Could engaging in the right hobbies prevent memory loss and maybe even save you from dementia? A recent US study aimed to answer this question, and found a link between creative activities and a reduced risk of cognitive problems. The effects of computer use and socialising on the ageing brain were also investigated.
The Study Into Memory Loss
Scientists at the Mayo Clinic in Minnesota, studied 256 people with an average age of 87, who were free of any memory and thinking problems at the start of the study. Participants reported their participation in the following activities:
- Arts, such as painting, drawing and sculpting
- Crafts, such as woodwork, pottery ceramics, knitting, quilting and sewing
- Computer activities, such as using the internet, games and making online purchases
- Social activities, such as going to the theatre, the cinema, book clubs and meeting with friends
After an average of four years, 121 of the group had developed mild cognitive impairment (MCI). Those who engaged in arts in both middle age and old age were found to be 73% less likely to develop MCI than those who did not.
Those who engaged in crafts during middle and old age were 45% less likely to develop MCI. Socialising in middle and old age was associated with a 55% decreased risk of MCI, and computer use seemed to reduce the chance of MCI by 53%.
“As millions of older adults are reaching the age where they may experience these memory and thinking problems, called mild cognitive impairment, it is important we look to find lifestyle changes that may stave off the condition,” says study author Dr Rosebud Roberts, of Mayo Clinic and a member of the American Academy of Neurology.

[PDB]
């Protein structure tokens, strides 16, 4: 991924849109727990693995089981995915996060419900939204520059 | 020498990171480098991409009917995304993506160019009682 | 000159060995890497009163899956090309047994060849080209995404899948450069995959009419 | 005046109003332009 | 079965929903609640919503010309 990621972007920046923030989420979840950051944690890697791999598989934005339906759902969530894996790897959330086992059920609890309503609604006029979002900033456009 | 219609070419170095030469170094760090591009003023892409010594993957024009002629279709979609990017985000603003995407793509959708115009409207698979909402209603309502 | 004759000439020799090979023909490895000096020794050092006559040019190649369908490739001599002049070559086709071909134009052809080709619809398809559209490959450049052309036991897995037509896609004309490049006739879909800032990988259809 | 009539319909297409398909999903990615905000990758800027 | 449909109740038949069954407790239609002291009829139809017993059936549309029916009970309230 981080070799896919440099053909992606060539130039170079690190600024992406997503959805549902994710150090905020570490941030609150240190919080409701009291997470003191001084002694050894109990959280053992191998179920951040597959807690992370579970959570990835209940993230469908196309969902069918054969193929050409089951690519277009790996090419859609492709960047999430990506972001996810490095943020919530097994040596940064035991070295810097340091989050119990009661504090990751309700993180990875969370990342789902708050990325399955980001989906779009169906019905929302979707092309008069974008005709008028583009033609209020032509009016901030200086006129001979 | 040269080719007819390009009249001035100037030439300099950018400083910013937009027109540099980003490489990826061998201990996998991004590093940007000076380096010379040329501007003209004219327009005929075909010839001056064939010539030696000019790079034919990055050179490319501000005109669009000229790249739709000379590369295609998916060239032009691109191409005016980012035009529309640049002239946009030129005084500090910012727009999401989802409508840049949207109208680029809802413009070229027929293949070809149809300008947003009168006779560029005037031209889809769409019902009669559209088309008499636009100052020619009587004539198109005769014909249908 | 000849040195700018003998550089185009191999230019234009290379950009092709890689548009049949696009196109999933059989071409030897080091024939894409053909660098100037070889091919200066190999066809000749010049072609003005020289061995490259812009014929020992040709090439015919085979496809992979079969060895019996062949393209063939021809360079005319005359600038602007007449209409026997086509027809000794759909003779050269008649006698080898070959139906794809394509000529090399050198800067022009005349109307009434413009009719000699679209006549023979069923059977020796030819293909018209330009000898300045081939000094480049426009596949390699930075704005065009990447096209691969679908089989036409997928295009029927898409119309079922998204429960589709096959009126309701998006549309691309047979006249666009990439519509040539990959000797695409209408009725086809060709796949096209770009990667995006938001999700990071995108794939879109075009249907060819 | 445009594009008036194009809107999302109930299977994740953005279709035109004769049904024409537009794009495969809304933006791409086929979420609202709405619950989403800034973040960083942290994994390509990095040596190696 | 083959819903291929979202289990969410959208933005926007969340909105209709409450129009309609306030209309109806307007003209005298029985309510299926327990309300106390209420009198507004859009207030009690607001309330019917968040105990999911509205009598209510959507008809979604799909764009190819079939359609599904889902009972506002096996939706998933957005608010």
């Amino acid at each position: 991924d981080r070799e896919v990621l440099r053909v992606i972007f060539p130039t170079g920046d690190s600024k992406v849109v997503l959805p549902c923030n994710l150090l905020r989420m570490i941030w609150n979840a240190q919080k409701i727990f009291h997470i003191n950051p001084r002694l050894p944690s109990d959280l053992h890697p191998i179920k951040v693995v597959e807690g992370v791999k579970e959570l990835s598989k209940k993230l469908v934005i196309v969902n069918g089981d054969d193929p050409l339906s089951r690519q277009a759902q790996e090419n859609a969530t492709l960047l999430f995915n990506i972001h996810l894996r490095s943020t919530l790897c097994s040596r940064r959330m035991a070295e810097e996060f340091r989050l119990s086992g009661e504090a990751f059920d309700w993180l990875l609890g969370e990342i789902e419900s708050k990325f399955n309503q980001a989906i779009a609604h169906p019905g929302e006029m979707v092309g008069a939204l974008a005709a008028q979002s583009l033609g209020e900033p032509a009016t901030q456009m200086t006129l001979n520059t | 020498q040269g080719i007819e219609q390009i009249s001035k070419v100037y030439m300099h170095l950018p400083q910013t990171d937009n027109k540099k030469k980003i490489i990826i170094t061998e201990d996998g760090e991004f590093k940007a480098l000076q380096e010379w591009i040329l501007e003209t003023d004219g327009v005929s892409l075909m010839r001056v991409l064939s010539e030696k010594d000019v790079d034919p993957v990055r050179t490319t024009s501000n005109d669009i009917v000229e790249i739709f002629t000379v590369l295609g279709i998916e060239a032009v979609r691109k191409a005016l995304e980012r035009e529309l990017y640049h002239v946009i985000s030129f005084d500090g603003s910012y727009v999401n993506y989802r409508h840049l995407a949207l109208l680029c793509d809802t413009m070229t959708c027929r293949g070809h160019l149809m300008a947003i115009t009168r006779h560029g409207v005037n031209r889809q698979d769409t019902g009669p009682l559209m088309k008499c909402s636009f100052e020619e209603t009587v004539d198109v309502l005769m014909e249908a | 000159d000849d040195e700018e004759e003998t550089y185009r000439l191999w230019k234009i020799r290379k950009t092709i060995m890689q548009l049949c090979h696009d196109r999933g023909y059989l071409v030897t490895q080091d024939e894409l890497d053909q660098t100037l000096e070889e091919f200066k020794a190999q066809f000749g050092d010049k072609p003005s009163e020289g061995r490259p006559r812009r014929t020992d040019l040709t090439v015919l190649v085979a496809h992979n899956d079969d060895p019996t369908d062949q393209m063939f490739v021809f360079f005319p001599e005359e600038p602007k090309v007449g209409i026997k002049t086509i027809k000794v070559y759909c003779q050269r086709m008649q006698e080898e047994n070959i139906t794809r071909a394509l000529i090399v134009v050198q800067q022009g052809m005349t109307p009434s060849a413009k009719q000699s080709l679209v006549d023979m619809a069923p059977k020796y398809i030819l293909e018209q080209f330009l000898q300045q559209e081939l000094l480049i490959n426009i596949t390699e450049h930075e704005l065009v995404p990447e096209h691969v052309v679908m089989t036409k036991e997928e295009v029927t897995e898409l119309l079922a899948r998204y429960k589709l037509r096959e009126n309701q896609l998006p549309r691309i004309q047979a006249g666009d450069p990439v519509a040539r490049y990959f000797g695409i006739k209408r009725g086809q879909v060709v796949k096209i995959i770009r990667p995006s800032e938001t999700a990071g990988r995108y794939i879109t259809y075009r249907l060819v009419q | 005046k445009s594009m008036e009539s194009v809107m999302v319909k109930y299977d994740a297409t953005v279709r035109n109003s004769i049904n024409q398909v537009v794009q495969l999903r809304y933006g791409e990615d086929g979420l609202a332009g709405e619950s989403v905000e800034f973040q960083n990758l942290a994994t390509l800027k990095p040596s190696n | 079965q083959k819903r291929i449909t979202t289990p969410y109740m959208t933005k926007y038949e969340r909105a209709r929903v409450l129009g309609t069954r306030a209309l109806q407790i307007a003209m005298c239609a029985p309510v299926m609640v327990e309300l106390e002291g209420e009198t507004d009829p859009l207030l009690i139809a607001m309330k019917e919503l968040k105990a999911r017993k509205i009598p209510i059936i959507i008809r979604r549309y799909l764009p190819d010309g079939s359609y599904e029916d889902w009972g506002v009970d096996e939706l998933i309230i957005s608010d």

“Our study supports the idea that engaging the mind may protect neurons – or the building blocks of the brain – from dying, stimulate growth of new neurons, or may help recruit new neurons to maintain cognitive activities in old age.”
Further Research Needed Into How To Prevent Memory Loss
While the results of the Mayo Clinic study offer hope that enough mental stimulation may be able to prevent memory decline, and ultimately dementia, there is still a long way to go before cause and effect can be established.
“The study suggests that mid-life could be an important window for engaging in activities to maintain brain health, but researchers still need to unpick the reasons behind this,” says Dr Laura Phipps of Alzheimer’s Research UK. “Lack of social engagement in later life may itself indicate underlying brain changes that lead to mild cognitive impairment.”
“We do know that eating a healthy diet, exercising regularly, not smoking, and keeping blood pressure and weight in check can all help to reduce the risk of dementia,” she adds.
“The inclusion of computer use, such as online shopping and gaming in this study is interesting, but more research is needed to determine whether regular computer use has any long-term effects on memory,” says Dr Clare Walton, from the Alzheimer’s Society.
“Alzheimer’s Society has long promoted the benefits of arts, crafts and social interaction as a way to help people with dementia live well and reduce loneliness. However, it is too early to say whether these activities done regularly throughout life can help keep dementia at bay.”
Finally, why not try these fun ways to try to prevent memory loss, you’ve nothing to lose!
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